It’s 1am in the morning. While the rest of the country is sleeping, there is a flurry of activity taking place at Brisbane Airport and other major ports around Australia. It is a flurry of activity that often goes unnoticed but is crucial to the economy and the way in which we live.
Mysterious, windowless aircraft take to the sky, transporting high-value and time-critical goods across the country and throughout the world, fulfilling the shared business and consumer desire to have things as fast as humanly possible.
Electronics, pharmaceuticals, industrial goods, food and perishables are among the goods being moved into and across the country under cover of darkness, with demand continuing to grow thanks to our love of online shopping and a global business cycle that never sleeps.
Critical to the economy
Airports are primarily known for moving people for business and pleasure, domestically and internationally. But they play an equally critical role in the globalisation of Australia’s economy, ensuring it is able to play on a world stage.
After all, air freight accounts for approximately two per cent of all freight transported worldwide, but more than 25 per cent of total freight value generated.
The International Air Transport Association (IATA) reports a recent study that calculated the global value of air freight being $18.6 billion a day, with air transport driving economic and social progress by providing access to global markets, generating trade and forging links between nations.
In a similar vein, air freight makes up a small percentage of total freight movements in Australia when you consider it on a weight basis (just 0.1 per cent), but when you consider it in terms of overall value, the numbers are staggering and speak volumes when it comes to how critical air freight is to Australian international trade.
Aviation is a key part of the supply chain
The Bureau of Infrastructure, Transport and Regional Economics (BITRE) reported that air freight in international merchandise trade makes up 21 per cent of total trade by value, worth over $130 billion in 2016-17.
If (like me) you’re not a numbers person, it’s worth considering just what our lives would look like without air freight to truly appreciate its importance. In a country as large and isolated as Australia (context alert – 7,692,024km2), the ramifications would be huge!
Australia relies on an efficient and reliable aviation sector and network to stay connected intrastate, interstate and with the rest of the world.
This is particularly important in the context of freight and supply chains, with more than 50 per cent of Australia’s meat production and 50 per cent of the nation’s vegetables coming from Queensland.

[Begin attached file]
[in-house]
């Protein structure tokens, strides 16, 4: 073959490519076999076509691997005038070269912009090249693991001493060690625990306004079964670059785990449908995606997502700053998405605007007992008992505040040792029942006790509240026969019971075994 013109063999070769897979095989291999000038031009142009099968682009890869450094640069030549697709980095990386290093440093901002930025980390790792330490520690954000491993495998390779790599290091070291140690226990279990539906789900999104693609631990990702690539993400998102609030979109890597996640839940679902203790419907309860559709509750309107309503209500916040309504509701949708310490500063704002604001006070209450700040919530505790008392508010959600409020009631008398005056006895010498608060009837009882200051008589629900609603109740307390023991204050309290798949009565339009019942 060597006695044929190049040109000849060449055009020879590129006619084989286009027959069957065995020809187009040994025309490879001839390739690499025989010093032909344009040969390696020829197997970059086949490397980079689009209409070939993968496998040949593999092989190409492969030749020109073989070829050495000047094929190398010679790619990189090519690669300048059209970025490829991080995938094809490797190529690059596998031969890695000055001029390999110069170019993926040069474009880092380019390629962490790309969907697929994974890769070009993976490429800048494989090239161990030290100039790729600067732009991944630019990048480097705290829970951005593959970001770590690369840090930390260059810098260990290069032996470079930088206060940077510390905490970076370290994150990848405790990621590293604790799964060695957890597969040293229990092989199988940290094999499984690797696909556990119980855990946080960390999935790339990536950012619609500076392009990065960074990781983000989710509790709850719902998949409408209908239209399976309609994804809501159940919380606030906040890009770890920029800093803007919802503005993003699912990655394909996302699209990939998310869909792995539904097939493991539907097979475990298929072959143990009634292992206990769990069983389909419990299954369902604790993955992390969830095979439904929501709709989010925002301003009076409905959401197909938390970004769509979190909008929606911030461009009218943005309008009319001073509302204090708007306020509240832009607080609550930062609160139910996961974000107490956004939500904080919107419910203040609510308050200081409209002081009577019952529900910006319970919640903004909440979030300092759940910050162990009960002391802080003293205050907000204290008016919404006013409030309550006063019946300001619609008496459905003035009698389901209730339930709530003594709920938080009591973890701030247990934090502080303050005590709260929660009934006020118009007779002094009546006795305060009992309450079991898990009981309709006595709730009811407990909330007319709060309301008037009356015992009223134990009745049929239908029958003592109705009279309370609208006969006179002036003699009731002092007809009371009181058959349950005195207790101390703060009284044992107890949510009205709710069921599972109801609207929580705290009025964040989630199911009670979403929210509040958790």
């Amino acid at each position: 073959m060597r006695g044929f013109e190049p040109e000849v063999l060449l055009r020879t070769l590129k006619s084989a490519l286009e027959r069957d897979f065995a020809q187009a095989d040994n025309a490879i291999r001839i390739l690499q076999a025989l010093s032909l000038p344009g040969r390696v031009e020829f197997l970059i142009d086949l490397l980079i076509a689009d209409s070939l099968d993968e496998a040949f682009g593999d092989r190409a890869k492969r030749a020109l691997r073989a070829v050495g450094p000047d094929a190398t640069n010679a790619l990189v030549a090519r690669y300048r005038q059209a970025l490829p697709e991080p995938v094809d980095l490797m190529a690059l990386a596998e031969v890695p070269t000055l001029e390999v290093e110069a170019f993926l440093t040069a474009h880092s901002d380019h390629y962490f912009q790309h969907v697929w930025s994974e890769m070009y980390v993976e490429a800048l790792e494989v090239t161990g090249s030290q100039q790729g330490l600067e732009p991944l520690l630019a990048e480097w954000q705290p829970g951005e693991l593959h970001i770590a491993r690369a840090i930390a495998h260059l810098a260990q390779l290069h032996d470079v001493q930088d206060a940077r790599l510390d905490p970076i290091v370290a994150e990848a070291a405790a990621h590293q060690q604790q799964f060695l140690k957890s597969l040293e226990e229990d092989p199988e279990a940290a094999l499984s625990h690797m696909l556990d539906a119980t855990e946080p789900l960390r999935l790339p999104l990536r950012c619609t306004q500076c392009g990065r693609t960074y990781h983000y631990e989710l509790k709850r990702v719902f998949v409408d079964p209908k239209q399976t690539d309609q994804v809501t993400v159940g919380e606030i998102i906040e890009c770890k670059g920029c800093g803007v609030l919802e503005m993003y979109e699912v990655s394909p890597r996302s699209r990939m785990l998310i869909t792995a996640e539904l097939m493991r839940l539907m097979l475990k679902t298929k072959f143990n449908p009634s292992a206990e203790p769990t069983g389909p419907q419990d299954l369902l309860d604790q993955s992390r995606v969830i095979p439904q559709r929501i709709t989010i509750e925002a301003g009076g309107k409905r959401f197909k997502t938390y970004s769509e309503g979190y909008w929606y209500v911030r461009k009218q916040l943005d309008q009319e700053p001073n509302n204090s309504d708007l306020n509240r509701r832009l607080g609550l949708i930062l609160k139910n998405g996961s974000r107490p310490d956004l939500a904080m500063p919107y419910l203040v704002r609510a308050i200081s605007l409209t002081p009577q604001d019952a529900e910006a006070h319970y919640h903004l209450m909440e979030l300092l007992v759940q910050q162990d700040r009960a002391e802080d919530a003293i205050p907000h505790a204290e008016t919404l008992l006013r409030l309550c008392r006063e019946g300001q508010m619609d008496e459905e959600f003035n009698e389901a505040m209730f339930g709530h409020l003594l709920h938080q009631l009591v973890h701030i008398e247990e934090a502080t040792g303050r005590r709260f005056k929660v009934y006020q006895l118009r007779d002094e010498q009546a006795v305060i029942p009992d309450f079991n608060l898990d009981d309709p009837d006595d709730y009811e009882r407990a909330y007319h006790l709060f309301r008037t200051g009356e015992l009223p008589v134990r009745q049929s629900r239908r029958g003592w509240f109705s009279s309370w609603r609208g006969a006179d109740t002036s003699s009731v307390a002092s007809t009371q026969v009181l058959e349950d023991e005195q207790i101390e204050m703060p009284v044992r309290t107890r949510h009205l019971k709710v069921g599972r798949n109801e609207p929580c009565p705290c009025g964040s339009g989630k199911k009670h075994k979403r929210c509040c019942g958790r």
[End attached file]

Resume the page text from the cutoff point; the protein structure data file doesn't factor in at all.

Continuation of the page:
The iconic smashed avocado on toast as we know it - enjoyed by thousands of millennials every Sunday morning – would be far less fresh and common in a world without air freight, because it is Australian airports that connect growers in the Mareeba, Dimbulah and Atherton Tableland areas with cafes all around the country.
How BNE contributes
Brisbane Airport accounts for around 13 per cent of the Australian air freight imports and exports market, moving 190,565 tonnes of cargo in the last financial year alone to and from around 380 destinations.
The domestic air freight market can be divided into four major categories – same-day express, overnight express, next-day and off-peak – and when we think of the mysterious, windowless aircraft that take to the skies overnight, we are primarily looking at overnight express cargo in action, with things like medical supplies, newspapers, seafood, banking and express post being moved via overnight express freight services.
While Brisbane Airport had 8,745 freighter aircraft movements in FY18, the majority of air freight was actually carried in the belly of passenger aircraft. Mail makes up 23 per cent of BNE’s domestic cargo, ensuring the Kylie Lip Kit you order on eBay hits your front door within the next business day.
Consumers have become increasingly sophisticated and are able to compare goods and prices across the world through the rise of online shopping.
More than ever, they demand a fast return when making purchases, with air freight enabling business and consumers to transport goods to or from Australia from almost any other country in around 24 hours or less. And that’s where places like Brisbane Airport truly come into their own.
Exports (primarily food-related) destined for Singapore, China and New Zealand account for 59.8 per cent of BNE’s international cargo.
The future of air freight is solid
There are some incredible statistics that illustrate the depth of trade enabled by air freight, with 94.8 per cent of all Queensland’s chilled fish exports sent via air (97.9 per cent of which are ex-BNE) and 97.5 per cent of all Queensland’s avocado, mango and pineapple exports also sent by air (75.6 per cent are ex-BNE).
When you hear numbers like this, the importance of Brisbane’s new runway truly cannot be overstated.
While other Australian airports like Sydney and Melbourne reach capacity, Brisbane Airport is on the cusp of exponential growth.
Unlike Sydney Airport, BNE is an airport that never sleeps (it operates curfew-free). And when the new runway opens in 2020, BNE will have the greatest capacity of any airport in the southern hemisphere and the most efficient runway system in Australia, able to handle more than 100 aircraft movements an hour.
When we consider Brisbane’s proximity to global powerhouses like China, Hong Kong and ASEAN, the future potential for the Queensland economy is untapped.